Going Under The Digital Knife

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G before

This is Georgina, a fashion blogger. She is 18 and petite at 5”3 and a size 6; this is one of the frames from a recent shoot we did. At face value, I found it difficult to find digital alterations to perform on her as she has a very good facial symmetry and is naturally very pretty.

Georgina - after

To achieve Georgina’s transformation, I nipped in her waist, enlarged her chest, enlarged her top lip, banished the slight under eye circles, enlarged her eyes, darkened her skin for a deeper tan, contoured and defined her cheekbones, reduced her chin & nose, and applied digital makeup to her eyes and eyebrows. I also added a filter to, again, brighten and lighten the photo. If Georgina were to undertake the surgical equivalent, she would undergo: a blepharoplasty (removal of undereye circles/bags), a breast augmentation (breast implants), rhinoplasty (nose job), a cheek augmentation (cheek implants), lip fillers, liposuction (for a smaller waist), a mentoplasty (chin surgery), as well as non-invasive cosmetic procedures such as semi-permanent eye make-up. Georgina’s surgery totals a gargantuan £20, 635 for all eight procedures.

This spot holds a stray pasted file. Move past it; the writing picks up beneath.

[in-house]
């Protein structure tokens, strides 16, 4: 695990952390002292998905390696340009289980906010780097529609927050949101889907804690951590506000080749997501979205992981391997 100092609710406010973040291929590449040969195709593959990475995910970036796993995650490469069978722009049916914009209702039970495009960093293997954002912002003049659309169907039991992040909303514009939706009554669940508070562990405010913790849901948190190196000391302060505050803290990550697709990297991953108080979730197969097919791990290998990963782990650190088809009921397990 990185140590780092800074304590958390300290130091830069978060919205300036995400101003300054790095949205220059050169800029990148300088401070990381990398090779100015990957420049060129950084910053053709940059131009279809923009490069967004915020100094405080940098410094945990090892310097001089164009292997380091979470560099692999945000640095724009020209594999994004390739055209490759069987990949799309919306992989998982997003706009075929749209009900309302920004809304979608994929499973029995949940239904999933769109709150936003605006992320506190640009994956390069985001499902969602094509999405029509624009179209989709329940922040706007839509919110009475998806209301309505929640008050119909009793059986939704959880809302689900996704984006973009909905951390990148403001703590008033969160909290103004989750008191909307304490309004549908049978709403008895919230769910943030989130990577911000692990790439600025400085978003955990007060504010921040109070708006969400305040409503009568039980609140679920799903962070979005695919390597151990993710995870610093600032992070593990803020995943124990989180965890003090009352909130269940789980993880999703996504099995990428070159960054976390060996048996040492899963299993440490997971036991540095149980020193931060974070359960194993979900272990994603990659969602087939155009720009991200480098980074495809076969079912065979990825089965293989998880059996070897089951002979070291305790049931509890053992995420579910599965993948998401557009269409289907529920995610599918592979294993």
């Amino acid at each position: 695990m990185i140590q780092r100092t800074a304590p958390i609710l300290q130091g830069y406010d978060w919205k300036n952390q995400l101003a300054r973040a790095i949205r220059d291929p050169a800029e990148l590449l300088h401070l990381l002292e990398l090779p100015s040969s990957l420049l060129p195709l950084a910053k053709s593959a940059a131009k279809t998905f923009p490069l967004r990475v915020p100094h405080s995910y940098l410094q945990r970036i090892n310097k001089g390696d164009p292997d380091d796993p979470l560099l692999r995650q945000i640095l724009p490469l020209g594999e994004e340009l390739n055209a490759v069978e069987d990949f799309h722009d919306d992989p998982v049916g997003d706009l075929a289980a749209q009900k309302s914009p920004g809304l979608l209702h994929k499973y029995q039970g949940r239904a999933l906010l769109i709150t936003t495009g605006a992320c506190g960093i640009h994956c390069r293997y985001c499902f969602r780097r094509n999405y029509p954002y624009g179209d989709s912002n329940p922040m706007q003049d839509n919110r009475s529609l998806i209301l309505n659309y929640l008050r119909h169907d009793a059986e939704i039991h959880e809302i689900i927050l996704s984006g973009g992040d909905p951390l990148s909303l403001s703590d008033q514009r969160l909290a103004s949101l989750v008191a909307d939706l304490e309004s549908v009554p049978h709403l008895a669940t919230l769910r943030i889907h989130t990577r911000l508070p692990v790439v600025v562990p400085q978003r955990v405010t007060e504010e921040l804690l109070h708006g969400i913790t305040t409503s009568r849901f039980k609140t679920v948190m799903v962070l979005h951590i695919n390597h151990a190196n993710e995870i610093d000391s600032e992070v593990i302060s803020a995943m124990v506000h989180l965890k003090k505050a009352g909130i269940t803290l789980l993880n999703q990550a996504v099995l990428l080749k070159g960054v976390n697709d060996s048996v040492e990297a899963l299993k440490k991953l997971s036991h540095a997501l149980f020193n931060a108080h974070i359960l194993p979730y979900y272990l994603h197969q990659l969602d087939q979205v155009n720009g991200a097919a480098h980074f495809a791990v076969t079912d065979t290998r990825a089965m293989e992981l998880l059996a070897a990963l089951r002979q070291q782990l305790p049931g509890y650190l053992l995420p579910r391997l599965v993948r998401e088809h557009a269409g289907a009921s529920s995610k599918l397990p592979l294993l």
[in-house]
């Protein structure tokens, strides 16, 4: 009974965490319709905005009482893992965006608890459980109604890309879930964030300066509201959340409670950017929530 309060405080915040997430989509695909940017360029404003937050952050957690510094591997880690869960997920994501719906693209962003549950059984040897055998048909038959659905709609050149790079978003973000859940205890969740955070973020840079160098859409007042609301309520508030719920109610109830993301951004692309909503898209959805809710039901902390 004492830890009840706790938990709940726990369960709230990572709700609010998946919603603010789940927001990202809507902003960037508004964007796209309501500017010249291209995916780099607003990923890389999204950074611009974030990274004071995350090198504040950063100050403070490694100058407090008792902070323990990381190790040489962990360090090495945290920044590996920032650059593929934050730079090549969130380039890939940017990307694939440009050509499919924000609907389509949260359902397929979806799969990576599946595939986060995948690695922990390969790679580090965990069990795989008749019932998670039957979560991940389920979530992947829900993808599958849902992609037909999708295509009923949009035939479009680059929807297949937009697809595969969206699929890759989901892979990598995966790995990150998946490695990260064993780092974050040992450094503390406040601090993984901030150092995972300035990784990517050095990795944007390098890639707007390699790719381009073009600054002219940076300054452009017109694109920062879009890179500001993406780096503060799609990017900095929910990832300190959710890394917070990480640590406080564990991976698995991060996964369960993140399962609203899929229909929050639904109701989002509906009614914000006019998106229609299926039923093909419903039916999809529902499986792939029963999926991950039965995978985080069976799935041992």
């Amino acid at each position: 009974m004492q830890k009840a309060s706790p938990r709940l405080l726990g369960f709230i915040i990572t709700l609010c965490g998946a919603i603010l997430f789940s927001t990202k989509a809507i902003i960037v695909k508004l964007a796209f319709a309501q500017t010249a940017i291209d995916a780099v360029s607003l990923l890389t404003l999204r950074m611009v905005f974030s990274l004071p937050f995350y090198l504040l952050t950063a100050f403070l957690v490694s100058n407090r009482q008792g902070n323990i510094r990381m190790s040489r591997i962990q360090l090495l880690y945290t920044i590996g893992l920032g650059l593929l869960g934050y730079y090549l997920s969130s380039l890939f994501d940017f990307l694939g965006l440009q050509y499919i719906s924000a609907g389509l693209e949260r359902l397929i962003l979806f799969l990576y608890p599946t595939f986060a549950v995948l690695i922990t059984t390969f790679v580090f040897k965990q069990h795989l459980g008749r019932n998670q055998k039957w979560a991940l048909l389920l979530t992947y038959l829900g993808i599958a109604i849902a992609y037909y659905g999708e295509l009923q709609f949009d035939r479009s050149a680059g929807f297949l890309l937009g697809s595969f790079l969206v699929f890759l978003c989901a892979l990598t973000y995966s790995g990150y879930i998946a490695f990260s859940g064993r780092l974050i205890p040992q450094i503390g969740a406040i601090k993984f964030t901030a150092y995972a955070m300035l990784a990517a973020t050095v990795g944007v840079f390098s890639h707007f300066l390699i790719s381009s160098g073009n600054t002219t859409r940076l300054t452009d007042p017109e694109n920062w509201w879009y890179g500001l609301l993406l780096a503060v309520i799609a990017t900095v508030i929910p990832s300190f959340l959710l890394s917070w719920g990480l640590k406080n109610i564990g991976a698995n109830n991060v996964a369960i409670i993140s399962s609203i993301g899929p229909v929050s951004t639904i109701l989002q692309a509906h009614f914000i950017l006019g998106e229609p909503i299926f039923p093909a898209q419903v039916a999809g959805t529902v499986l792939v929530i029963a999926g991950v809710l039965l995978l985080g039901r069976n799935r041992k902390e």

But, does digital surgery satisfy the psychological desires of an individual unhappy with their appearance, thus eradicating the need for the real thing? One the one hand, yes, as it is a visual means of satisfying one’s “ideal self” through a photographic medium as an alternative to one’s real appearance; yet, on the other hand, no, as digital surgery can not satisfy the underlying psychological desires of an individual as there is no tangible way of experiencing the aesthetic transformation. Frighteningly, digital surgery does not lie in the hands of the professional Photoshop wizards; Consumers are now able to manipulate phone selfies and the alike via smartphone app ‘Perfect 365’. As the name suggests, you are able to transform your “imperfect” selfies from the comfort of your smartphone (for free!). Perfect 365 allows users to slim their face, lift their cheeks, whiten their teeth, plump their lips, contour their nose, eradicate wrinkles & smooth their skin as well as adding a mass of digital make-up. Is digital surgery an alternative to going under the knife? The honest answer is that a person’s underlying opinion about their body image will remain the same, however many digital alterations they undergo.

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